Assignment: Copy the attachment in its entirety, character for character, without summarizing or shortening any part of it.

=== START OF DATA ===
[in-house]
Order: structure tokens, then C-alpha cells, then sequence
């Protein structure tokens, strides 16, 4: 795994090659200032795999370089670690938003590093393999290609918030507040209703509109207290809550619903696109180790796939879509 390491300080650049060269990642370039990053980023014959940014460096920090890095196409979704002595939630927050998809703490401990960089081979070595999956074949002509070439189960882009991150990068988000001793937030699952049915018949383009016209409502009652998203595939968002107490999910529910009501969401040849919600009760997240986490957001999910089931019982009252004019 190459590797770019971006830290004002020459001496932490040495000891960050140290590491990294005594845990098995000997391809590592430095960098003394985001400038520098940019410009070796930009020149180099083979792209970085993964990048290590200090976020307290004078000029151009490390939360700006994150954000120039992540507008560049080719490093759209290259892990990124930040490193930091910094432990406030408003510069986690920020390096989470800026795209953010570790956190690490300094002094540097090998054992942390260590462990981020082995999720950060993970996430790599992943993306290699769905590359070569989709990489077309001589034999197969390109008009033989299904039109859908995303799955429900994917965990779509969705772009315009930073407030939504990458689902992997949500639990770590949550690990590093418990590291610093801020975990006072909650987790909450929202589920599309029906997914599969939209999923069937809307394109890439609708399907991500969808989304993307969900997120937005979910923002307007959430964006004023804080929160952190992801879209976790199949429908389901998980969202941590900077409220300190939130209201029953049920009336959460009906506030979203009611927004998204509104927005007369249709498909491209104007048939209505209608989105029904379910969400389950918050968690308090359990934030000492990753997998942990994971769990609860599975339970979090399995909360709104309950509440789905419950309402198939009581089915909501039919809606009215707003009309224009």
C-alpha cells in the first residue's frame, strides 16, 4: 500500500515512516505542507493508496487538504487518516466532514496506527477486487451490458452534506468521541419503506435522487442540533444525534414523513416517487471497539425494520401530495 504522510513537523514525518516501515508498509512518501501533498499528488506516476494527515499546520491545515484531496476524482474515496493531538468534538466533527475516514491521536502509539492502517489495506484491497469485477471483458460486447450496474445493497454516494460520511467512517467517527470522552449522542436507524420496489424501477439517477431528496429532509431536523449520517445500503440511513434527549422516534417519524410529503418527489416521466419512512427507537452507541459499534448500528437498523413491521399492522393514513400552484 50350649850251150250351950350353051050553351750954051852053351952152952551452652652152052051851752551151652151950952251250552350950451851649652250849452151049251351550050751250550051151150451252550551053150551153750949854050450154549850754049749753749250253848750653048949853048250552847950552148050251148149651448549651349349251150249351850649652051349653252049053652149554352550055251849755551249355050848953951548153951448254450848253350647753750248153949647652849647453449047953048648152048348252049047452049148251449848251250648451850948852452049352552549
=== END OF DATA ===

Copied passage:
[in-house]
Order: structure tokens, then C-alpha cells, then sequence
């Protein structure tokens, strides 16, 4: 795994090659200032795999370089670690938003590093393999290609918030507040209703509109207290809550619903696109180790796939879509 390491300080650049060269990642370039990053980023014959940014460096920090890095196409979704002595939630927050998809703490401990960089081979070595999956074949002509070439189960882009991150990068988000001793937030699952049915018949383009016209409502009652998203595939968002107490999910529910009501969401040849919600009760997240986490957001999910089931019982009252004019 190459590797770019971006830290004002020459001496932490040495000891960050140290590491990294005594845990098995000997391809590592430095960098003394985001400038520098940019410009070796930009020149180099083979792209970085993964990048290590200090976020307290004078000029151009490390939360700006994150954000120039992540507008560049080719490093759209290259892990990124930040490193930091910094432990406030408003510069986690920020390096989470800026795209953010570790956190690490300094002094540097090998054992942390260590462990981020082995999720950060993970996430790599992943993306290699769905590359070569989709990489077309001589034999197969390109008009033989299904039109859908995303799955429900994917965990779509969705772009315009930073407030939504990458689902992997949500639990770590949550690990590093418990590291610093801020975990006072909650987790909450929202589920599309029906997914599969939209999923069937809307394109890439609708399907991500969808989304993307969900997120937005979910923002307007959430964006004023804080929160952190992801879209976790199949429908389901998980969202941590900077409220300190939130209201029953049920009336959460009906506030979203009611927004998204509104927005007369249709498909491209104007048939209505209608989105029904379910969400389950918050968690308090359990934030000492990753997998942990994971769990609860599975339970979090399995909360709104309950509440789905419950309402198939009581089915909501039919809606009215707003009309224009």
C-alpha cells in the first residue's frame, strides 16, 4: 500500500515512516505542507493508496487538504487518516466532514496506527477486487451490458452534506468521541419503506435522487442540533444525534414523513416517487471497539425494520401530495 504522510513537523514525518516501515508498509512518501501533498499528488506516476494527515499546520491545515484531496476524482474515496493531538468534538466533527475516514491521536502509539492502517489495506484491497469485477471483458460486447450496474445493497454516494460520511467512517467517527470522552449522542436507524420496489424501477439517477431528496429532509431536523449520517445500503440511513434527549422516534417519524410529503418527489416521466419512512427507537452507541459499534448500528437498523413491521399492522393514513400552484 50350649850251150250351950350353051050553351750954051852053351952152952551452652652152052051851752551151652151950952251250552350950451851649652250849452151049251351550050751250550051151150451252550551053150551153750949854050450154549850754049749753749250253848750653048949853048250552847950552148050251148149651448549651349349251150249351850649652051349653252049053652149554352550055251849755551249355050848953951548153951448254450848253350647753750248153949647652849647453449047953048648152048348252049047452049148251449848251250648451850948852452049352552549